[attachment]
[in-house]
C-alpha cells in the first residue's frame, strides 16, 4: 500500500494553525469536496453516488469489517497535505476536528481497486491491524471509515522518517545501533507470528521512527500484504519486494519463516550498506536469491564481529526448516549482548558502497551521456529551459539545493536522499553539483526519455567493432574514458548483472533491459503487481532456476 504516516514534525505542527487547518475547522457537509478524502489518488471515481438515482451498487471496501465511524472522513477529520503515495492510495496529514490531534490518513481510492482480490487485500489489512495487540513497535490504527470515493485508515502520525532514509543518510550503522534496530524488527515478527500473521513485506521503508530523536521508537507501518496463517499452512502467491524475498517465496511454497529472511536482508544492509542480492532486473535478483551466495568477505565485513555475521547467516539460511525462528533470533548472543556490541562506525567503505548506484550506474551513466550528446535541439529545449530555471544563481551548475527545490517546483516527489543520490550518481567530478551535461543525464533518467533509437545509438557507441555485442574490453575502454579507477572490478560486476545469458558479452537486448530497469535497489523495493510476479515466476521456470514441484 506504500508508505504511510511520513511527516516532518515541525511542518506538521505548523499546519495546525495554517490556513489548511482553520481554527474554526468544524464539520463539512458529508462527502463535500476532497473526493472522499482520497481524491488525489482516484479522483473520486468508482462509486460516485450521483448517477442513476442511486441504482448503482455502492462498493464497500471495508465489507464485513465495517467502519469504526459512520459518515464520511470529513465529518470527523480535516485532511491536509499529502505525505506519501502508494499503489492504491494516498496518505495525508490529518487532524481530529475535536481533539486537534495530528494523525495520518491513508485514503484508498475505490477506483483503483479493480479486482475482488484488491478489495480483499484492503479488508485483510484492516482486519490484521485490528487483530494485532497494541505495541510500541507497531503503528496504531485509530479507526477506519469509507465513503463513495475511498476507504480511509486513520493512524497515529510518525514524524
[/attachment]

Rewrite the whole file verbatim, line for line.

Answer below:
[in-house]
C-alpha cells in the first residue's frame, strides 16, 4: 500500500494553525469536496453516488469489517497535505476536528481497486491491524471509515522518517545501533507470528521512527500484504519486494519463516550498506536469491564481529526448516549482548558502497551521456529551459539545493536522499553539483526519455567493432574514458548483472533491459503487481532456476 504516516514534525505542527487547518475547522457537509478524502489518488471515481438515482451498487471496501465511524472522513477529520503515495492510495496529514490531534490518513481510492482480490487485500489489512495487540513497535490504527470515493485508515502520525532514509543518510550503522534496530524488527515478527500473521513485506521503508530523536521508537507501518496463517499452512502467491524475498517465496511454497529472511536482508544492509542480492532486473535478483551466495568477505565485513555475521547467516539460511525462528533470533548472543556490541562506525567503505548506484550506474551513466550528446535541439529545449530555471544563481551548475527545490517546483516527489543520490550518481567530478551535461543525464533518467533509437545509438557507441555485442574490453575502454579507477572490478560486476545469458558479452537486448530497469535497489523495493510476479515466476521456470514441484 506504500508508505504511510511520513511527516516532518515541525511542518506538521505548523499546519495546525495554517490556513489548511482553520481554527474554526468544524464539520463539512458529508462527502463535500476532497473526493472522499482520497481524491488525489482516484479522483473520486468508482462509486460516485450521483448517477442513476442511486441504482448503482455502492462498493464497500471495508465489507464485513465495517467502519469504526459512520459518515464520511470529513465529518470527523480535516485532511491536509499529502505525505506519501502508494499503489492504491494516498496518505495525508490529518487532524481530529475535536481533539486537534495530528494523525495520518491513508485514503484508498475505490477506483483503483479493480479486482475482488484488491478489495480483499484492503479488508485483510484492516482486519490484521485490528487483530494485532497494541505495541510500541507497531503503528496504531485509530479507526477506519469509507465513503463513495475511498476507504480511509486513520493512524497515529510518525514524524